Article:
Selecting Flooring Materials for your Veterinary Hospital

December 30, 2014

Key components to selecting flooring for a Veterinary Hospital

View of the treatment area of veterinary hospital flooring has a pattern

As many of us know, the floors in a Veterinary Hospital are more abused than in any other medical facility for the simple reason that the clients tend to relieve themselves on the floor. In addition, flooring usually consumes the largest part of any interior construction budget and also has a very important role to play in the success of the hospital. Thus, the flooring materials selected, their detailing, and their method of installation are critical to the quality of the environment within the hospital.

There are twelve factors that are significant in the selection of the most appropriate flooring material for the various areas within the hospital:

  1. Durability – The life expectancy of the material
  2. Abrasion resistance – Its resistance to damage
  3. Required Maintenance – The time and effort required to maintain the floor
  4. Odor resistance – Its resistance to the absorption of liquids and thus the retention of odor
  5. Slip resistance – Its resistance to discoloration from various acids or chemicals
  6. Physical comfort – Its comfort underfoot primarily for staff who are on their feet for many hours
  7. Aesthetics – Its beauty and the visual message it conveys to both clients and staff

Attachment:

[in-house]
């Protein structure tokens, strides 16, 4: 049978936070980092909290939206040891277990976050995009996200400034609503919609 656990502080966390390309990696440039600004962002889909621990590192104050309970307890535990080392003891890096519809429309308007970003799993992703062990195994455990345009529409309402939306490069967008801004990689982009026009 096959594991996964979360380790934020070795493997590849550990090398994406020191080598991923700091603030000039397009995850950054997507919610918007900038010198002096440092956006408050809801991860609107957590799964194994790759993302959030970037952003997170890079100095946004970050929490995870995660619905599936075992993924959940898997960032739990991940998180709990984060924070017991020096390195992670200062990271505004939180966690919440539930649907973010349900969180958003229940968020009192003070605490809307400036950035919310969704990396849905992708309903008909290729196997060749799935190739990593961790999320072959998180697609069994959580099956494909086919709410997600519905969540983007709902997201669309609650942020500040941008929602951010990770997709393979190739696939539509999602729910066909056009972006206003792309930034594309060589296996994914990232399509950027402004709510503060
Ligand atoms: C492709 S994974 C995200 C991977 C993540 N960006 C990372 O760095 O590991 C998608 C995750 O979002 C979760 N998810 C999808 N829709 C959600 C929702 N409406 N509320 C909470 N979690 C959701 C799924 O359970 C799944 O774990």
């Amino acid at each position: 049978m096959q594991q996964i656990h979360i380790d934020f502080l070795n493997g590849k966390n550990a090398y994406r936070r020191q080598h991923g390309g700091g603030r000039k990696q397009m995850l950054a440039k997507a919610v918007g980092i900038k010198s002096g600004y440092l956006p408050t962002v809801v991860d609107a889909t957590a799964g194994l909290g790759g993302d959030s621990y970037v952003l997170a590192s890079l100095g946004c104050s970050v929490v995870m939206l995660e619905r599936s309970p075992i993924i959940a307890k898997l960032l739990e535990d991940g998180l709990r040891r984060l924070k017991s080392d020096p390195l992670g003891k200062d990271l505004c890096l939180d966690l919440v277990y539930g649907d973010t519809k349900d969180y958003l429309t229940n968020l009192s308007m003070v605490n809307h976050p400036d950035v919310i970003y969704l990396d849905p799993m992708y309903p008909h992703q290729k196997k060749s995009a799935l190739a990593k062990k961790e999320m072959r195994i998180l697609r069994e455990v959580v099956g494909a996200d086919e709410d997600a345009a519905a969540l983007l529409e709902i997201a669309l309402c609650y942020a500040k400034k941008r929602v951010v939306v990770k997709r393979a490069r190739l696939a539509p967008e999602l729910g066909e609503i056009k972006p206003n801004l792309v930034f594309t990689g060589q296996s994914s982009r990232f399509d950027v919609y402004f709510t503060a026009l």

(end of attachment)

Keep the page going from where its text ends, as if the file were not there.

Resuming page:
8. Bacterial resistance – Its ability to resist the growth of bacteria
  9. Combustibility – Its resistance to burning and to the emission of toxic fumes during a fire
  10. Initial cost – Its actual installation cost
  11. Long-term cost – Its subsequent maintenance and upkeep cost, long after the project is completed, including potential early replacement cost

Naturally, no one flooring material can possibly meet all twelve criteria. Due to the varying conditions in each part of the hospital, no single flooring material can be appropriate throughout the entire facility. Nevertheless, a patchwork quilt of different floors throughout a hospital is certainly not necessary or even desirable.

There are five types of flooring material that are most appropriate and can meet the varied demands of a veterinary hospital. These are:

  1. Concrete floors
  2. Sealed concrete floors
  3. Resilient sheet vinyl floors
  4. Seamless floors
  5. Ceramic or quarry tile floors

Before making your selection, ask your colleagues about what has worked for them, familiarize yourself with the different types of floor coverings available in your local area, and work closely with your architect. Informed decisions should guarantee that your hospital and its floors remain durable, easily maintainable, odor free, and attractive virtually for the life of the building.




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